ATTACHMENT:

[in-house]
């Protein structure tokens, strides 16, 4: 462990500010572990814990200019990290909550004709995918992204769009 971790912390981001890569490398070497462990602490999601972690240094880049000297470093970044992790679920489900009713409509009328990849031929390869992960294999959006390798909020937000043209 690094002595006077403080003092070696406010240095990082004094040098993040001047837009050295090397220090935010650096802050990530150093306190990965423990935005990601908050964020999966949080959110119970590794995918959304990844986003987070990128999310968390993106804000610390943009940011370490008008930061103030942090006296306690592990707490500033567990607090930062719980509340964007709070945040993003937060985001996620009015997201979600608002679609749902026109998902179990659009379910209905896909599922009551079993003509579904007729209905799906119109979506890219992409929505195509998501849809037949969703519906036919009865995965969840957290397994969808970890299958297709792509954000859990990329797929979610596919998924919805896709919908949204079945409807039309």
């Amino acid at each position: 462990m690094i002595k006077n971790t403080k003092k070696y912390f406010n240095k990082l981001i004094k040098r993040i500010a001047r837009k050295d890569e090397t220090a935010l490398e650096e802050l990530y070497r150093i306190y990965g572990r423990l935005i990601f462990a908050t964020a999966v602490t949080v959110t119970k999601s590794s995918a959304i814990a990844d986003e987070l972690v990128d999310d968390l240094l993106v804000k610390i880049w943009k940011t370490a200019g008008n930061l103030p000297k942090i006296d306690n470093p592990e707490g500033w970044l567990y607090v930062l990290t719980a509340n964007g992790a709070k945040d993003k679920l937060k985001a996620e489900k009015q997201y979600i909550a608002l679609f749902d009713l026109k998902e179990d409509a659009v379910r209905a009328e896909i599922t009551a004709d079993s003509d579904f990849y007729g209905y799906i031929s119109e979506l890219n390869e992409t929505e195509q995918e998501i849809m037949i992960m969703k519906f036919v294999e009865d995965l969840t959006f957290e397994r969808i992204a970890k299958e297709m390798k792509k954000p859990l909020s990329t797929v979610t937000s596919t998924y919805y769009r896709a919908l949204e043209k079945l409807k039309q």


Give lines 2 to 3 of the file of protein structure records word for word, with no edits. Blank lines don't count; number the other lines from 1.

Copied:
């Protein structure tokens, strides 16, 4: 462990500010572990814990200019990290909550004709995918992204769009 971790912390981001890569490398070497462990602490999601972690240094880049000297470093970044992790679920489900009713409509009328990849031929390869992960294999959006390798909020937000043209 690094002595006077403080003092070696406010240095990082004094040098993040001047837009050295090397220090935010650096802050990530150093306190990965423990935005990601908050964020999966949080959110119970590794995918959304990844986003987070990128999310968390993106804000610390943009940011370490008008930061103030942090006296306690592990707490500033567990607090930062719980509340964007709070945040993003937060985001996620009015997201979600608002679609749902026109998902179990659009379910209905896909599922009551079993003509579904007729209905799906119109979506890219992409929505195509998501849809037949969703519906036919009865995965969840957290397994969808970890299958297709792509954000859990990329797929979610596919998924919805896709919908949204079945409807039309």
């Amino acid at each position: 462990m690094i002595k006077n971790t403080k003092k070696y912390f406010n240095k990082l981001i004094k040098r993040i500010a001047r837009k050295d890569e090397t220090a935010l490398e650096e802050l990530y070497r150093i306190y990965g572990r423990l935005i990601f462990a908050t964020a999966v602490t949080v959110t119970k999601s590794s995918a959304i814990a990844d986003e987070l972690v990128d999310d968390l240094l993106v804000k610390i880049w943009k940011t370490a200019g008008n930061l103030p000297k942090i006296d306690n470093p592990e707490g500033w970044l567990y607090v930062l990290t719980a509340n964007g992790a709070k945040d993003k679920l937060k985001a996620e489900k009015q997201y979600i909550a608002l679609f749902d009713l026109k998902e179990d409509a659009v379910r209905a009328e896909i599922t009551a004709d079993s003509d579904f990849y007729g209905y799906i031929s119109e979506l890219n390869e992409t929505e195509q995918e998501i849809m037949i992960m969703k519906f036919v294999e009865d995965l969840t959006f957290e397994r969808i992204a970890k299958e297709m390798k792509k954000p859990l909020s990329t797929v979610t937000s596919t998924y919805y769009r896709a919908l949204e043209k079945l409807k039309q």